However, this is changing. With the government’s relentless regeneration schemes, which have already transformed other parts of the city from rundown areas into modern city centres, it’s just a matter of time before these historic areas enter a new phase.
In Eyup, Fatih and Gaziosmanpasa, illegal dwellings are being demolished, making way for new developments. Schools and hospitals are being built to accommodate the middle class families and professionals who are starting to buy up in the area. Transport links are being improved, with metro line extensions and improved roads.
We’ve seen the effect regeneration has had on similar areas. Six years ago in Bomonti, a former industrial area near Sisli, you could buy property for US$1000 per square metre. Today, you’d be lucky to find anything for $4000. The speed and trajectory of prices in regenerated areas is so drastic that it’s little wonder why investors are targeting these areas. Their low entry points, combined with the high potential for returns, is simply irresistible for local and foreign property investors. Istanbul professionals covet these types of properties, especially the potential for sea view apartments in Istanbul, which means guaranteed rental income and an excellent exit strategy.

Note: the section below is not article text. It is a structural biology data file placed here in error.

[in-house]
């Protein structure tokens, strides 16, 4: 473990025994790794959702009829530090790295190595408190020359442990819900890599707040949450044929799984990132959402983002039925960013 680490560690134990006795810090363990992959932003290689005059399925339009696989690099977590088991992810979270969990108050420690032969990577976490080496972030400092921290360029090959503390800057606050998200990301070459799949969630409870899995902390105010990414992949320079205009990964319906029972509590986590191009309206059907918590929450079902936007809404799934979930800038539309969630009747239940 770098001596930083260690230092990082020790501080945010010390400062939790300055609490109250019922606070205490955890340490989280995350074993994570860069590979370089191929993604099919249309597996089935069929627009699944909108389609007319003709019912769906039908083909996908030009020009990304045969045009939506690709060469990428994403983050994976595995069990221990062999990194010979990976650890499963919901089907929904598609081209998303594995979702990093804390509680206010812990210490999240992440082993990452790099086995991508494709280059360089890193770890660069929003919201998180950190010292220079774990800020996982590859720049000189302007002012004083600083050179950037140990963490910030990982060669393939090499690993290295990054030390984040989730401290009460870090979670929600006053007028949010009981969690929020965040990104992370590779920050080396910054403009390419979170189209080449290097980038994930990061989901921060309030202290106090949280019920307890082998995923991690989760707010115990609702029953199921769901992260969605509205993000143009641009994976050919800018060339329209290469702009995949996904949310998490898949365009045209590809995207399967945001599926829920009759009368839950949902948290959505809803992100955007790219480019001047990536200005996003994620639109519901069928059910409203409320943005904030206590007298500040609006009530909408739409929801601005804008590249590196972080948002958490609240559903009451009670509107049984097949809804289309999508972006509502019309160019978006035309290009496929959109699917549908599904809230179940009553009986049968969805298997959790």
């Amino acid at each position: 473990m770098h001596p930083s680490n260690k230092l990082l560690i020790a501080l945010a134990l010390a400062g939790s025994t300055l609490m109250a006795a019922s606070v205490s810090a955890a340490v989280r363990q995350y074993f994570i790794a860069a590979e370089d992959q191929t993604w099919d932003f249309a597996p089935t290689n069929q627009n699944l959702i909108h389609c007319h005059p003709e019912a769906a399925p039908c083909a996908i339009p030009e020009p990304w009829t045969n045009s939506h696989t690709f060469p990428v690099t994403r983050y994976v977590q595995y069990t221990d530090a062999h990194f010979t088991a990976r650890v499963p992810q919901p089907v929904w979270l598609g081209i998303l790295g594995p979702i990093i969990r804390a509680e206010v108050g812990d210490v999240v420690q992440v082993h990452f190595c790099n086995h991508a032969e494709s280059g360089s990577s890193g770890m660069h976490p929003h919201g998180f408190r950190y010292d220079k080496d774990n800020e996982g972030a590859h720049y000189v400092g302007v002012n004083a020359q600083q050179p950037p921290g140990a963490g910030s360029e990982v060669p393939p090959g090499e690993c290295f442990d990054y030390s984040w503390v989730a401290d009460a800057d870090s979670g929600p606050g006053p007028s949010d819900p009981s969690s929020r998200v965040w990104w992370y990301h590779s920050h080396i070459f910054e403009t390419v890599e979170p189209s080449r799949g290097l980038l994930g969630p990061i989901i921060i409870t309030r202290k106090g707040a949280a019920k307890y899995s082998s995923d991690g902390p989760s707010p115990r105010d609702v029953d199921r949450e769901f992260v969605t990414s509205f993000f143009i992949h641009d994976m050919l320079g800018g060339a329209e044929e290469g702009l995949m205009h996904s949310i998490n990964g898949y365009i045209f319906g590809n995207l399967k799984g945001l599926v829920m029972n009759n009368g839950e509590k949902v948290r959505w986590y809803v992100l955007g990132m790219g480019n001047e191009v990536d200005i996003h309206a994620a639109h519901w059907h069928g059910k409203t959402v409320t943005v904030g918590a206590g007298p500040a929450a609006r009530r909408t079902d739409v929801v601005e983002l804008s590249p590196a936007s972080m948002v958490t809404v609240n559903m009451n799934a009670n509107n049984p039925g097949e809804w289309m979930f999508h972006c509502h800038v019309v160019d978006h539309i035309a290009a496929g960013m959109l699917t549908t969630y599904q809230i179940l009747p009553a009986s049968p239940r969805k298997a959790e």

Read more: The rise of Istanbul property, 2011-2016
What to see on the Historic Peninsula:
Hagia Sophia: the Church of the Divine Wisdom was built in 537. After the conquest of Istanbul it became a mosque. Now, it’s a popular museum.
Topkapi Palace: the Ottomans ruled from the palace for almost four centuries after it was built in the 1470s. Today, it’s a museum that offers a glimpse into one of the greatest modern empires.
Mosques: Explore some of the old mosques in the area, including Sultanahmet, Suleymaniye and Yeni.
The Grand Bazaar: This famous covered market is one of the world’s largest, with more than 4000 shops selling everything from ceramics to jewellery to carpets, spices and leather.